On April 19, 2012, ALJ Robert K. Rogers, Jr. issued the public version of Order No. 21 (dated March 7, 2012) granting-in-part Respondent MediaTek, Inc.’s (“MediaTek”) motion to strike sections of Complainant Freescale Semiconductor, Inc.’s (“Freescale”) initial expert report and preclude Freescale from offering certain evidence and argument at trial in Certain Integrated Circuits, Chipsets, and Products Containing Same Including Televisions (Inv. No. 337-TA-786).
According to the Order, MediaTek asserted that Freescale took the position in the parties’ Joint Claim Construction Statement that the “a conductor…” limitation in claim 9 of the patent at issue needed no construction, but then submitted an initial expert report containing a newly proposed construction of this limitation. Thus, MediaTek argued that the sections of Freescale’s expert report relying on the new construction of “a conductor…” should be stricken. MediaTek also sought to strike allegedly new infringement arguments raised in Freescale’s expert report, asserting that Freescale’s expert identified a series of new signals that meet the “control signal” limitation of claim 9 that were not identified in Freescale’s contention interrogatory.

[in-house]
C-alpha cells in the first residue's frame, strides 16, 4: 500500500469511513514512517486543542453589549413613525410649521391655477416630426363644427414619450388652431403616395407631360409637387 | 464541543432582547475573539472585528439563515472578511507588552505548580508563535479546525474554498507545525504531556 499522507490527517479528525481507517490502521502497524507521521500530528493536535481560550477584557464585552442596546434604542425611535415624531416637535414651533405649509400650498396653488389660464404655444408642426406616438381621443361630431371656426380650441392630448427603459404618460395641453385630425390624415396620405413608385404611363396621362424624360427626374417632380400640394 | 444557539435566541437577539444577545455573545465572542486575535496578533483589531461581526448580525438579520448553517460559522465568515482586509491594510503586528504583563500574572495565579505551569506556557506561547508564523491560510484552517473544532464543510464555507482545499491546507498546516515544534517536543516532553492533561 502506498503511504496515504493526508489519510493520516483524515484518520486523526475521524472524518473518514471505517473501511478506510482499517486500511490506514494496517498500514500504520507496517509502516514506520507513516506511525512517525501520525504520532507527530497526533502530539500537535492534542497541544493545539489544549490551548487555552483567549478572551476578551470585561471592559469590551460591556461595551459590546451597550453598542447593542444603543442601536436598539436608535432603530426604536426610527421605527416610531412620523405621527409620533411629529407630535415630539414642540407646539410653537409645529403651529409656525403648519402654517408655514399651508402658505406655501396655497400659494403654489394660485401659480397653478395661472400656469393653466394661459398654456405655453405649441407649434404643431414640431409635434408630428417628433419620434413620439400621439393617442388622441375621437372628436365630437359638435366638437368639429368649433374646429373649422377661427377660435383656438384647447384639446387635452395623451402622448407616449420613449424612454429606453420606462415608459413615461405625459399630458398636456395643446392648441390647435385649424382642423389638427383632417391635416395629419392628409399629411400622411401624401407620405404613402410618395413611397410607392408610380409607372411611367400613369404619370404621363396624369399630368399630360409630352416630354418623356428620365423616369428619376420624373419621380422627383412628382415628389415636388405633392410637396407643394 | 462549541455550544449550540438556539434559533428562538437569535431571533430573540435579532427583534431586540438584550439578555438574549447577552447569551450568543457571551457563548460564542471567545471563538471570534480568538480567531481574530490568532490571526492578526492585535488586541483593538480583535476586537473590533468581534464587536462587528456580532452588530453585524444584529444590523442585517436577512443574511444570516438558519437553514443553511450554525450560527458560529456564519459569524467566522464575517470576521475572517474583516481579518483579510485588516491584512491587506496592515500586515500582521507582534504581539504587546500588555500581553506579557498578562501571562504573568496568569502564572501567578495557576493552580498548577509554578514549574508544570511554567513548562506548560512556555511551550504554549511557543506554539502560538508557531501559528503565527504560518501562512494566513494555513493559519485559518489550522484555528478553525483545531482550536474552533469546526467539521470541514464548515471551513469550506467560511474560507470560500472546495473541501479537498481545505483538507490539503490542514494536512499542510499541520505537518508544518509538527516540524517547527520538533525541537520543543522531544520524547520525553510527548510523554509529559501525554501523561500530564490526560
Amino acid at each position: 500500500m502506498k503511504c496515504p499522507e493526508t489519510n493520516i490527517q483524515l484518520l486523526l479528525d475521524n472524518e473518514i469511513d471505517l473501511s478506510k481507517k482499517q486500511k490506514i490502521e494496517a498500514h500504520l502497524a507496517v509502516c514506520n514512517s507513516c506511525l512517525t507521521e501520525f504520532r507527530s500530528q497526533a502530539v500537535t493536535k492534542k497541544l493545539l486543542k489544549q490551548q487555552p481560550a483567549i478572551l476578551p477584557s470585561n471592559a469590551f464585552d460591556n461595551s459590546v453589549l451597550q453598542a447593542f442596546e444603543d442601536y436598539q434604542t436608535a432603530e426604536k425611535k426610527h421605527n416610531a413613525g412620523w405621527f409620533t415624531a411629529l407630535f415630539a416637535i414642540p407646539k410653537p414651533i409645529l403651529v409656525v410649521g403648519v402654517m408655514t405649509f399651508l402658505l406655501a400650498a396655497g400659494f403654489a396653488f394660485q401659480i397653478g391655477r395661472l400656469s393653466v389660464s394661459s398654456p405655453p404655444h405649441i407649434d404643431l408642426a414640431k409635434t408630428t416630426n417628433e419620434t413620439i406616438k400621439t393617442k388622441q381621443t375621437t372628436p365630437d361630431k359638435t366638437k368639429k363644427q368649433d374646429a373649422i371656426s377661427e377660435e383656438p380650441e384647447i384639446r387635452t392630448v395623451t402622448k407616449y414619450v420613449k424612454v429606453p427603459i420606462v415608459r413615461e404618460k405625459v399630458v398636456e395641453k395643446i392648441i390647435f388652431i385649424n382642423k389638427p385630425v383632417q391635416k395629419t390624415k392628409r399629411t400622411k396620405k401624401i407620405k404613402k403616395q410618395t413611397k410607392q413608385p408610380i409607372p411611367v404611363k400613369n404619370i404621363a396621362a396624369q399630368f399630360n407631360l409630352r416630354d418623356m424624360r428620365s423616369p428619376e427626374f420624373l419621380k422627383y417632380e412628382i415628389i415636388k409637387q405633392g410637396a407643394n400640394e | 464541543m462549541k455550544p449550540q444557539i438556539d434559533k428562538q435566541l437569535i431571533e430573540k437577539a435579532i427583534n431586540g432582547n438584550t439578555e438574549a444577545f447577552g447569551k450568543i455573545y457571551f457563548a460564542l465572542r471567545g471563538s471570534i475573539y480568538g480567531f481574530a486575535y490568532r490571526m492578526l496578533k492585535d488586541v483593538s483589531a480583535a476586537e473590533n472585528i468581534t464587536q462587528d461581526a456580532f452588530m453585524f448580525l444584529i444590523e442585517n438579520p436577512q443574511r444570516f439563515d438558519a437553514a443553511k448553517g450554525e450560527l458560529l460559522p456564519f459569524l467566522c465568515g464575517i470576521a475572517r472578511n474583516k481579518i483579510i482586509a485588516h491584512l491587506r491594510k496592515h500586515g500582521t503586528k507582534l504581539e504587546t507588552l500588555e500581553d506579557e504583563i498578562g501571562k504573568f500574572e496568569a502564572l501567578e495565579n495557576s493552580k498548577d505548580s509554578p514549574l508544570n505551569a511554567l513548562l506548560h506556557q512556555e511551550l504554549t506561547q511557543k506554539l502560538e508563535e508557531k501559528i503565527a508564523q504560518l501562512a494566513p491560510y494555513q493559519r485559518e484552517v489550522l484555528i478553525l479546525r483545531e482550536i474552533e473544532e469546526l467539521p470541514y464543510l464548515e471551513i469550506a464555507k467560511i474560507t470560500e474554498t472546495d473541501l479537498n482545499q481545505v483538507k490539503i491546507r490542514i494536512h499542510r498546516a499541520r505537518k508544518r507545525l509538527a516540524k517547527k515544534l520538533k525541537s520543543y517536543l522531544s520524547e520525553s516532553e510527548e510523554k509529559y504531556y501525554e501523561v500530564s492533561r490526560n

Freescale countered that its expert’s report does not introduce a new construction for the “a conductor…” limitation, but simply takes the position that this limitation is best understood by using the claim language itself which is wholly consistent with Freescale’s position throughout the investigation. Likewise, Freescale argued that its expert’s report does not introduce new infringement contentions, but merely provides a more detailed explanation of the control signals than what was found in its contention interrogatory, and that the two need not be identical.
The Commission Investigative Staff supported the motion.
ALJ Rogers mostly agreed with Freescale that the opinion in its expert’s initial report is consistent with the position it took in the Joint Claim Construction Statement. However, the ALJ found that a statement repeated in many of the paragraphs identified by MediaTek contained a new claim construction position for the “a conductor…” limitation because it offered the expert’s opinion on the meaning of the claim language, and should therefore be stricken. Further, ALJ Rogers concluded that Freescale’s contention interrogatory addressing the “control signals” limitation adequately supported part of the opinion of its expert, but not a portion of the opinion that cited to 30(b)(6) testimony and relied on a generalized reference to same (“See also generally Rule 30(b)(6) Depo. of Mediatek (Jao)”) in the contention interrogatory. Accordingly, the motion was granted-in-part and denied-in-part.